Tudor Astronomy

By Tim Lambert

Nicolaus Copernicus

In the 16th century and the early 17th century, there were huge advances in astronomy. People’s view of the universe changed completely. The first great astronomer was Nicolaus Copernicus. He was born on 19 February 1473 in the Polish town of Torun.

An ancient Greek called Aristarchus (c 310-230 BC) correctly realized that the Earth orbits the Sun. Unfortunately, his ideas were rejected and people came to believe that the Earth is the center of the universe. They believed that the Moon, the Sun, and the other planets orbit the Earth. Copernicus realized that this was not so. The Sun is the center of the Solar System and the Earth and the other planets orbit it. This is called the Heliocentric system from the Greek word for Sun, Helios. (The older theory that the Earth is the center is called the Ptolemaic System after a Roman astronomer named Ptolemy (c 87-170 AD). Copernicus also realized that the Earth spins on its axis. The axis is tilted. That accounts for the seasons.

However, the theory that the Earth is the center of the Universe raised an awkward question. Aristotle taught that objects fall to the Earth because it is at the center of the Universe and it is natural for them to fall towards the center. If Copernicus was right then what caused objects to fall to the Earth? (Remember this was long before the theory of gravity). Furthermore, if the Heliocentric theory was true then the Earth was just another planet, part of the Heavens. But people believed the Heavens were constant and unchanging. How could the Earth be part of the Heavens when it was constantly changing? If Copernicus was correct it called people’s other beliefs about the world into question.

Copernicus worked out his new theory and wrote a manuscript but he only circulated it among close friends. He needed to make many mathematical calculations before he could publish his new theory. Finally, by 1540 he was ready. The theory was published in 1543. The book was called On the Revolutions of the Heavenly Bodies. It was dedicated to Pope Paul III. Shortly afterward on 24 May 1543, Copernicus died. However, after his death, Copernicus became famous throughout Europe.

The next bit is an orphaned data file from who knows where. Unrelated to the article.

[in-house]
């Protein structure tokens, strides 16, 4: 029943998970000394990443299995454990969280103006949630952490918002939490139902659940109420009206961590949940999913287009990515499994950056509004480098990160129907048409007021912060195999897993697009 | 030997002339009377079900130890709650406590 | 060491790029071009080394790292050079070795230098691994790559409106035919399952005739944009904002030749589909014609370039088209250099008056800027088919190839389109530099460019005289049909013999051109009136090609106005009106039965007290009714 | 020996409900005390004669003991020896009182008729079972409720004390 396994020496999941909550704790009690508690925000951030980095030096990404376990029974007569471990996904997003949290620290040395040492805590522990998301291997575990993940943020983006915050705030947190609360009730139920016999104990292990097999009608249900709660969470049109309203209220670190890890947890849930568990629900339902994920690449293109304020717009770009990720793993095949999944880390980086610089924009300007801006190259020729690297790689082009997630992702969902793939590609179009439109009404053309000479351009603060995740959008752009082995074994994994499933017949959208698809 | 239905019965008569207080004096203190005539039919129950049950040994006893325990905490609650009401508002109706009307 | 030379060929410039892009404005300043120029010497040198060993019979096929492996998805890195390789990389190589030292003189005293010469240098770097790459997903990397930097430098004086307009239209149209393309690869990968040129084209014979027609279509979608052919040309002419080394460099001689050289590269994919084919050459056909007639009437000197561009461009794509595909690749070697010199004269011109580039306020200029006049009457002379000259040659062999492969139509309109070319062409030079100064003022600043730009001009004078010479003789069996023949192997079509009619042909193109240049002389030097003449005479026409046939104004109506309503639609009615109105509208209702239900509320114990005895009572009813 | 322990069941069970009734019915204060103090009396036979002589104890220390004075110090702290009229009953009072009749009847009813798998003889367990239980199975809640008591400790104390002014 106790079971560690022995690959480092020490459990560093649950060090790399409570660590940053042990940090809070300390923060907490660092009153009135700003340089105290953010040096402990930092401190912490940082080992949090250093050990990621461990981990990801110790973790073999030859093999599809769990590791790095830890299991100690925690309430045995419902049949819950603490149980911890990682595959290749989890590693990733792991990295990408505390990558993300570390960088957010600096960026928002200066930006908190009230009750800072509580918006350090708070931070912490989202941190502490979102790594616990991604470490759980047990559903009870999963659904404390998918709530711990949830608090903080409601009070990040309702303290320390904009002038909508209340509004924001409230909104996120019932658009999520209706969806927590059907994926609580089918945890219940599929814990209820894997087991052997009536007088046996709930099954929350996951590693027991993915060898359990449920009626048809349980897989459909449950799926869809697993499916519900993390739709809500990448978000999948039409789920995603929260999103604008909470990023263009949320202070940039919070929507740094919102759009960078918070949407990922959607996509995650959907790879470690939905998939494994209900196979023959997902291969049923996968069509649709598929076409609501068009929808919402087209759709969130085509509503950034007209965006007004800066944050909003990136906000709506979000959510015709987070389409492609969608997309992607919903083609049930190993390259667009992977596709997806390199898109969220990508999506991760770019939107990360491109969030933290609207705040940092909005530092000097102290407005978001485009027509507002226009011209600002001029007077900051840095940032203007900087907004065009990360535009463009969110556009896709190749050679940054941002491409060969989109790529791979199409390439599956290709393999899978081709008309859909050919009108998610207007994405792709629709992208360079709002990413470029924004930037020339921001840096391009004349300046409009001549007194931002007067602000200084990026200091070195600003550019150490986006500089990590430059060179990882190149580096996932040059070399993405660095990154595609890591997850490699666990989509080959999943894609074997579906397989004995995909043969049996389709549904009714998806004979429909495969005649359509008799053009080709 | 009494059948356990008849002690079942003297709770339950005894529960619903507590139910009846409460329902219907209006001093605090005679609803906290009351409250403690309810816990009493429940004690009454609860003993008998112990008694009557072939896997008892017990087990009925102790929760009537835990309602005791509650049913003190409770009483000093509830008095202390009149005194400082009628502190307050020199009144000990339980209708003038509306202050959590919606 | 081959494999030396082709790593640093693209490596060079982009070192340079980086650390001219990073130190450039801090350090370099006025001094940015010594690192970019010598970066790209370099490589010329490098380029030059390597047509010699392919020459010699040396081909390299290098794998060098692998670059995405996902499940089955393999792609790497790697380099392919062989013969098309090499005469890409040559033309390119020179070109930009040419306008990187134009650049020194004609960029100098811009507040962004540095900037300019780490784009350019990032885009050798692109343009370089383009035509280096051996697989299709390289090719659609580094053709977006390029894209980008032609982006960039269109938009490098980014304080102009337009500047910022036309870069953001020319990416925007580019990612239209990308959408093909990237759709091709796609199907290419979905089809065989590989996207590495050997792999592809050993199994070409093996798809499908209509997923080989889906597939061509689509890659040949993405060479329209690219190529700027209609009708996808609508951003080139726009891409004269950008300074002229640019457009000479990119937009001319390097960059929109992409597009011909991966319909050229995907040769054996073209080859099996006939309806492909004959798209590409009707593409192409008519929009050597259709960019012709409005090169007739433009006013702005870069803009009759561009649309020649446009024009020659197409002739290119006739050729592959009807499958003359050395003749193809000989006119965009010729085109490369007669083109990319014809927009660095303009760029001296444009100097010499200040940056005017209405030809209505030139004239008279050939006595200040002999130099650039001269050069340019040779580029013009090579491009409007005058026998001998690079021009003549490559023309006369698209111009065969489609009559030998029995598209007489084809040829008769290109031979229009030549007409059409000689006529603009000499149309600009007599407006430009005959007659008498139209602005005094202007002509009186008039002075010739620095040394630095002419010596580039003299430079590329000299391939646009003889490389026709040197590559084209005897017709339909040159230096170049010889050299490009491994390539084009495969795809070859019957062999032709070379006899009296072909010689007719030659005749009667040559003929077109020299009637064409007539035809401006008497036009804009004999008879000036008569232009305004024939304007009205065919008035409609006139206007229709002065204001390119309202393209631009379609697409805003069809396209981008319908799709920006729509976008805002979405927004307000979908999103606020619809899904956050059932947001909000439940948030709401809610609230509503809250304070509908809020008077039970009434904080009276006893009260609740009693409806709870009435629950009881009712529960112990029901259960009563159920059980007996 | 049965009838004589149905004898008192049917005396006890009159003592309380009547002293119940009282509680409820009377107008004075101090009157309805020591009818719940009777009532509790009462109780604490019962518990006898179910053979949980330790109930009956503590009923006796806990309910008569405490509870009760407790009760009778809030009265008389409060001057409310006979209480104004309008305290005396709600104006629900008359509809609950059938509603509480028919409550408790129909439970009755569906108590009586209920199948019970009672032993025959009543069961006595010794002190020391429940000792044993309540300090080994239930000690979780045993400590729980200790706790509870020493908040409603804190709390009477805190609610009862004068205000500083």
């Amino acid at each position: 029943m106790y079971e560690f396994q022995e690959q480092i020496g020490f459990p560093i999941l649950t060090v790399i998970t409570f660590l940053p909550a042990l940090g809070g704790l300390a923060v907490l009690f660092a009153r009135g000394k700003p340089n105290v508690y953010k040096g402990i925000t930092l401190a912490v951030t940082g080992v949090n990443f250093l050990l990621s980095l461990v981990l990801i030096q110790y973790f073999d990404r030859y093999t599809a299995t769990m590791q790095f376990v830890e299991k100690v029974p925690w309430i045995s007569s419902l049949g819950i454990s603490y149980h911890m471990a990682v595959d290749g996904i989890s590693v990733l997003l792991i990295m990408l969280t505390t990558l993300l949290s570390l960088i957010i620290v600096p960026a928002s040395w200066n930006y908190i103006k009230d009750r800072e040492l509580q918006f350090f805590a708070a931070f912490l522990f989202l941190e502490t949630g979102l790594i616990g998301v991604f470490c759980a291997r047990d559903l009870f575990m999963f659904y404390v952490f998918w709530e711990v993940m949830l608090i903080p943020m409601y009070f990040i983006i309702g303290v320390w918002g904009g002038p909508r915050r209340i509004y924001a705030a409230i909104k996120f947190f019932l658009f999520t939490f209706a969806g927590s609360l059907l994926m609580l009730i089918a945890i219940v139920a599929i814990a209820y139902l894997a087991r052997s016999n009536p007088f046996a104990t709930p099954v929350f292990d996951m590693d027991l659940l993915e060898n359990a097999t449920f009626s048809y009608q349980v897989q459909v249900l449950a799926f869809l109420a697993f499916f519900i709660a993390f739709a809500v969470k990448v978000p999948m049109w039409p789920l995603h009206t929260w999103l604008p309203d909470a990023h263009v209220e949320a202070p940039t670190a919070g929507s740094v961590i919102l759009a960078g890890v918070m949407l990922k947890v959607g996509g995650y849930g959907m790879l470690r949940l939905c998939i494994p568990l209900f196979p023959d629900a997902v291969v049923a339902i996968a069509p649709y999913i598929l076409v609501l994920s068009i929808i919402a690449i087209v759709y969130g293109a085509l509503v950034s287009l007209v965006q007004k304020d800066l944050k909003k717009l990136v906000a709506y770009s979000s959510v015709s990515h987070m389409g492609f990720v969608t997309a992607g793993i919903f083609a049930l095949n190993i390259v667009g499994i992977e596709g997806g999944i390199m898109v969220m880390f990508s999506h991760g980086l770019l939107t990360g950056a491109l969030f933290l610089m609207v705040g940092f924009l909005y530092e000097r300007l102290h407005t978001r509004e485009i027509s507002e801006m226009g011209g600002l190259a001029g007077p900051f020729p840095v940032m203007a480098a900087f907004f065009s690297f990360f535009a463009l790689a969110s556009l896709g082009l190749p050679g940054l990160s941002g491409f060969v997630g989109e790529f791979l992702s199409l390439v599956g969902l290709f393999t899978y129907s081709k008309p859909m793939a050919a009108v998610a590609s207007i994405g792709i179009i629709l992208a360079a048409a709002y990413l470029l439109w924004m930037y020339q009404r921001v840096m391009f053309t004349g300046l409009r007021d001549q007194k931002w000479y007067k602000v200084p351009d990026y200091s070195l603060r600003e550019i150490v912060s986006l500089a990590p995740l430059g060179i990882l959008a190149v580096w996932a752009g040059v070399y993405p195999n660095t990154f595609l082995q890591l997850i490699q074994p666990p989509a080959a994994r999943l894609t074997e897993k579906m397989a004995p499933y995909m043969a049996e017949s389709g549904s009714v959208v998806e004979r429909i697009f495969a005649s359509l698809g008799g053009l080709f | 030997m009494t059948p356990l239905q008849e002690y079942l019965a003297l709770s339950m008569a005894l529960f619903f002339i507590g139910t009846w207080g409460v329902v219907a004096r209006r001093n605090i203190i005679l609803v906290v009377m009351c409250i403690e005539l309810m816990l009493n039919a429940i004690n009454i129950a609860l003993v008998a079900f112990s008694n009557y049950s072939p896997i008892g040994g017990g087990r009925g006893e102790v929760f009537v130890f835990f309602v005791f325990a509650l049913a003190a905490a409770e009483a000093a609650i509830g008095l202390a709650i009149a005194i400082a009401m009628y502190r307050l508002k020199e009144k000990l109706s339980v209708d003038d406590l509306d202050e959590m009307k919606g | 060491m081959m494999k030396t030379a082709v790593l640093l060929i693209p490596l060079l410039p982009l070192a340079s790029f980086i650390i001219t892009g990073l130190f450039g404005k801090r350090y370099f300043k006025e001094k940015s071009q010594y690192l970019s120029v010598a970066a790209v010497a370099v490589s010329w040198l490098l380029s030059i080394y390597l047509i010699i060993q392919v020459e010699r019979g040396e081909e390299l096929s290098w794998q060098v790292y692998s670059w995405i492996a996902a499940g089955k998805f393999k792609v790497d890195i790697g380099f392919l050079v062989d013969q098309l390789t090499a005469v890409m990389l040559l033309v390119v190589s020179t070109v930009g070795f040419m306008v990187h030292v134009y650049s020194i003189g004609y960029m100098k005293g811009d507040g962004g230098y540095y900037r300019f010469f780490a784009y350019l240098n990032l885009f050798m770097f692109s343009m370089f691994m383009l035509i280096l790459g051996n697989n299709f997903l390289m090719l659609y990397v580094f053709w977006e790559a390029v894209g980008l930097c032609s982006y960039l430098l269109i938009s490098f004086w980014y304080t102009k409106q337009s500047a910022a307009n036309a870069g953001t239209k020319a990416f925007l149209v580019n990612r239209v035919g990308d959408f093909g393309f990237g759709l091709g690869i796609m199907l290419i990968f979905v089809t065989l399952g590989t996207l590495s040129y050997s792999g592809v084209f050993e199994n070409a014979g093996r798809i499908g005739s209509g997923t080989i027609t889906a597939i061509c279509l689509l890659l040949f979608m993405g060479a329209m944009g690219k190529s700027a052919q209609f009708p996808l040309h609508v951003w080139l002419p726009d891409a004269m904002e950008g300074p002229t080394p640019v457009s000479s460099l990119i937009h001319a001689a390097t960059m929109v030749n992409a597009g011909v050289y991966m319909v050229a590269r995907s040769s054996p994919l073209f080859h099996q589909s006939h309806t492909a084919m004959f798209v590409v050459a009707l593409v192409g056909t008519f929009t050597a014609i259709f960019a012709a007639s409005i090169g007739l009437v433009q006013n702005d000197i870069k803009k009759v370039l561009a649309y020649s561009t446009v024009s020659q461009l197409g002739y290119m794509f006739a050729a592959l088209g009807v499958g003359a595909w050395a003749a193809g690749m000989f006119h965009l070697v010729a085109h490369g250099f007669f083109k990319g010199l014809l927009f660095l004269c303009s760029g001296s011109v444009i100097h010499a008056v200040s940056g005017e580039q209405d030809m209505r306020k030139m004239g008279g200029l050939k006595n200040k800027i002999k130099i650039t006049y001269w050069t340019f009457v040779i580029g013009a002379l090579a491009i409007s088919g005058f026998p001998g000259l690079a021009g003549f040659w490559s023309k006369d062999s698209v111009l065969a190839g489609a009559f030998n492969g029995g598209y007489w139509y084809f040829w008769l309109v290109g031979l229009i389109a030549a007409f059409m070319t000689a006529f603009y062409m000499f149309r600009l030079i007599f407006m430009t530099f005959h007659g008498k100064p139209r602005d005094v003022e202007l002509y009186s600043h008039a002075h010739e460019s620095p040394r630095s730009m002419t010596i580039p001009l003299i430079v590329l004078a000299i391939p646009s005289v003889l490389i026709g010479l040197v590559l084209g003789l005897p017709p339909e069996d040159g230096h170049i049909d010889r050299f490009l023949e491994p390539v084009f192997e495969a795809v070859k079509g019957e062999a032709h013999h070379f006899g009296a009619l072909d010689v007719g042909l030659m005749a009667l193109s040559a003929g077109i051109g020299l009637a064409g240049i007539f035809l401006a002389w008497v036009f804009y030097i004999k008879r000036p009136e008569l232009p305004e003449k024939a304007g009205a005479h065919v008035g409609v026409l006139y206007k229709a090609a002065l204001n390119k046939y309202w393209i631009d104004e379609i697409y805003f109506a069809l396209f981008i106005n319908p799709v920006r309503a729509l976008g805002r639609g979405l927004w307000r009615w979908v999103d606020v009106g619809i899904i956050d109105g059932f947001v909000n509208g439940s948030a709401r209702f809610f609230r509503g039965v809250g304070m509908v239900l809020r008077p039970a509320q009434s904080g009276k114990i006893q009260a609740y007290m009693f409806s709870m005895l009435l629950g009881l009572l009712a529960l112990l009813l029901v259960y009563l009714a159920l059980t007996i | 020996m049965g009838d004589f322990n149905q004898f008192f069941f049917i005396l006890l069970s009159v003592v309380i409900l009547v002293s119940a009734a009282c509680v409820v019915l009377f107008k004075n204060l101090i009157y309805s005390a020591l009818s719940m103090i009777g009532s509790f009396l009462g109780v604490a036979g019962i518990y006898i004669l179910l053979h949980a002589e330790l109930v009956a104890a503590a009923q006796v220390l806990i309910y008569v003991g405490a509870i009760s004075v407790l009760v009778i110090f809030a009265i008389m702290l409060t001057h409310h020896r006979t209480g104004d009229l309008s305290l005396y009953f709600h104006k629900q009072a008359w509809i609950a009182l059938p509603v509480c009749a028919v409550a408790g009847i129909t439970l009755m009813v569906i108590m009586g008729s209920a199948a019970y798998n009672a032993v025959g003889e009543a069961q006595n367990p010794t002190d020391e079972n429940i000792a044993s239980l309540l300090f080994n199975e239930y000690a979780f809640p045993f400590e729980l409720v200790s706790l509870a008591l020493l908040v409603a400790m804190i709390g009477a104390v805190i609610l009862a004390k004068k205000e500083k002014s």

Tycho Brahe

The next great astronomer of the 16th century was Tycho Brahe. He lived before the telescope was invented yet he made very accurate observations of the positions of stars. Tycho Brahe was born on Knudstrup on 14 December 1546. (It was then part of Denmark but it is now part of Sweden). On 21 August 1560, he saw a total eclipse of the Sun. Afterward, Tycho fell in love with astronomy and began studying the stars.

In 1562 Tycho went to Leipzig University where he remained until 1565. However, in 1563 Tycho observed a conjunction of Jupiter and Saturn. At that time he realized that existing tables predicting the movement of the stars and planets were inaccurate. Afterward, Tycho was determined to produce accurate tables.

From 1565 to 1570 Tycho Brahe traveled around Europe and obtained astronomical instruments. In 1566 he fought a duel with swords and part of his nose was cut off. Afterward, Tycho wore an artificial metal nose.

In 1571 Tycho built an observatory in the southern tip of Sweden. Then on 11 November 1572, an event happened that changed his life. He observed a new star in the constellation Cassiopeia. In the early 16th century educated people believed that the Heavens (beyond the Moon) were eternal and unchanging. The idea that a new star could appear was very unsettling. Tycho proved that the new star was not an atmospheric phenomenon. It was beyond the Moon. He published his conclusions in a book called De Nova Stella (Of a New Star). This work made Tycho Brahe famous.

In 1576 King Frederick II gave Tycho the island of Hven near Copenhagen and Tycho built an observatory there. (He called the observatory Uraniborg, which means castle of the Heavens). In the following years, Tycho continued to make accurate observations of the stars.

In 1577 Tycho observed a comet and he was able to prove it was further away than the Moon. The Greek philosopher Aristotle thought comets were atmospheric phenomena but Tycho showed this is not so.

However, Tycho was not correct about anything. At the beginning of the 16th century, people believed that the Sun, Moon, and planets orbited the Earth. In 1543 Copernicus said that the Earth and planets orbit the Sun. In 1588 Tycho proposed an alternative system. He said that the other planets do orbit the Sun but the Sun, in turn, orbits the Earth.